We Will Not Forget
In light of the death of George Floyd, as the most recent and horrific example of institutional racism and injustice in the United States, anger and frustration have exploded into the streets. Whether expressed through peaceful protest or through civil unrest that has turned violent and unsafe, the underlying issues continue to be at the absolute heart of our work to transform lives and society.
Understanding, empathy, and acceptance tend to grow as education takes root. Our work to advance education is critical to the social, cultural, and economic progress that is necessary to reduce barriers between people so we can move forward together. Intolerance and prejudice are not unique to the United States, as demonstrations across the globe have shown. Many nations struggle with truth and reconciliation following generations of inattention, inequity, and racism. The global response in recent days highlights the need for intensified efforts in support of systemic change—a need that CASE continues to address through our work in support of diversity and inclusion in the advancement professions and in the institutions we serve.
At our global all-staff meeting on Monday, I asked that everyone take a minute of silence to consider what we can do—individually and collectively—to address the issues of race and prejudice that continue to stand in the way of our vision of a more just, equitable, and compassionate country and world. And as I sat silently, I could not help but reflect on the all-too-many images and names that came to mind. Sandra Bland. Philando Castile. Michael Brown. Breonna Taylor. Laquan McDonald. And now, George Floyd.
I say their names—and ask you to do the same. Each of these names, and the many like them, comes with a story—and a family, and dreams for a better life, and pride and potential that will never now be fulfilled.
I turn to Dr. Martin Luther King Jr. for guidance. “Our lives begin to end the day we become silent about things that matter.” And, “the time is always right to do what is right.”
We will not and must not forget. These deaths—as only the most recent reminders of the racism and unreasoning hatred that infect the body politic—must continue to remind us of the work yet to do, work that will require intelligence, energy, and engagement. We must stand up and say, unequivocally, that we are committed to racial justice and equal opportunity on our campuses and in our communities, that we will work today and every day in support of the role that education plays in advancing a more just and equitable society.
Thank you for your support and leadership against intolerance and injustice.
President and CEO, CASE
About the author(s)
Sue Cunningham is president and CEO of the Council for Advancement and Support of Education (CASE), which supports more than 3,600 schools, colleges and universities worldwide in developing their alumni relations, communications, fundraising and marketing operations in order to advance their institutions. As CASE president and CEO, she provides strategic and operational leadership for one of the largest associations of education-related institutions in the world with members in more than 80 countries. She became president of CASE in March, 2015.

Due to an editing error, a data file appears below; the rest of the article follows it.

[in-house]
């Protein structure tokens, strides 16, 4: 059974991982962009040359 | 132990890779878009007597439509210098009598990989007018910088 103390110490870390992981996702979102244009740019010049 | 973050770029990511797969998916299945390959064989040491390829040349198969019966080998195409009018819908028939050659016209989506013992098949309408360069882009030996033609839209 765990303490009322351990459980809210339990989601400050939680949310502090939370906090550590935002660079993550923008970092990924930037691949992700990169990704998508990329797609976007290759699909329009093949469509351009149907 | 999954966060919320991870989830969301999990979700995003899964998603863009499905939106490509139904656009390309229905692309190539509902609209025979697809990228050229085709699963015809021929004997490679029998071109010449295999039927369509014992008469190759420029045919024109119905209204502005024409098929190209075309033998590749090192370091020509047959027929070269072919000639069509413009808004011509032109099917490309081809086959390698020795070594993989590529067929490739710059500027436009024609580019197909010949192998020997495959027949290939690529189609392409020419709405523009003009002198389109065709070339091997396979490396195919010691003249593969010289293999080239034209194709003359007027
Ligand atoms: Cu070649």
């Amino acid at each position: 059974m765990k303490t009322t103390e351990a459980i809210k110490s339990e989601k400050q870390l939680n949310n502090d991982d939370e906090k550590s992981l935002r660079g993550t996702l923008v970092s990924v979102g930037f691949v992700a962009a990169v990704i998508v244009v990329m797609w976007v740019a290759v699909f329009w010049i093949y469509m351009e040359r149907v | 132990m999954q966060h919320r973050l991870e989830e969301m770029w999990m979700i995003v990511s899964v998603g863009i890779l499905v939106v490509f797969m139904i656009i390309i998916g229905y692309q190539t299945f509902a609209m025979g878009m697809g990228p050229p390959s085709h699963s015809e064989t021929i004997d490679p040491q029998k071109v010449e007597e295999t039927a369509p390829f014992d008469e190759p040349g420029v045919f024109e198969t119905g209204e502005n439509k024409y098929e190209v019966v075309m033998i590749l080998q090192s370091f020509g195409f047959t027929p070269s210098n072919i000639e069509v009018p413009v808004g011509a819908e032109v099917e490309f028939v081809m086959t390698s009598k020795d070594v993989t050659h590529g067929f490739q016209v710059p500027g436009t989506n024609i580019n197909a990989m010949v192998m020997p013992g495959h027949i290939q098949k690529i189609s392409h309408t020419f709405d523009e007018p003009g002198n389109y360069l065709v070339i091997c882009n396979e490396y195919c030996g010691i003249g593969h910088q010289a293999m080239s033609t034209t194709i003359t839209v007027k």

Cunningham engaged CASE and thousands of its volunteers in a comprehensive strategic planning process resulting in Reimagining CASE: 2017- 2021, an ambitious and comprehensive framework for serving CASE’s members and championing education worldwide. This volunteer and member engagement extends into a comprehensive effort to refine CASE’s governance structure to more effectively support CASE’s global reach and service to members.
Under her leadership CASE acquired the Voluntary Support of Education survey and created AMAtlas. CASE has reinvigorated its global advocacy agenda and is engaged in reviews of the curriculum across all advancement disciplines and an update of CASE’s management and reporting standards and guidelines, which operate as the industry-leading set of standards. She is most proud of CASE’s efforts to diversify the advancement professions and CASE’s commitment to talent management, within the organization and across CASE’s membership.
Cunningham serves on the steering committee of the Washington Higher Education Secretariat, is a member of the Council of Higher Education Management Associations, the International Women’s Foundation, and serves on the fundraising committee for the Aurora Foundation.
Prior to CASE, she served as vice-principal for advancement at the University of Melbourne and as the director of development for the University of Oxford. She served as director of development at Christ Church, Oxford, and as director of external relations at St. Andrews University.
She is an honorary fellow of the Melbourne Graduate School of Education and a fellow of the Royal Society of Arts, a recipient of the CASE Europe Distinguished Service Award, and is a CASE Crystal Apple Award recipient. She holds a master’s degree from Oxford University and a bachelor’s degree in performing arts from Middlesex University.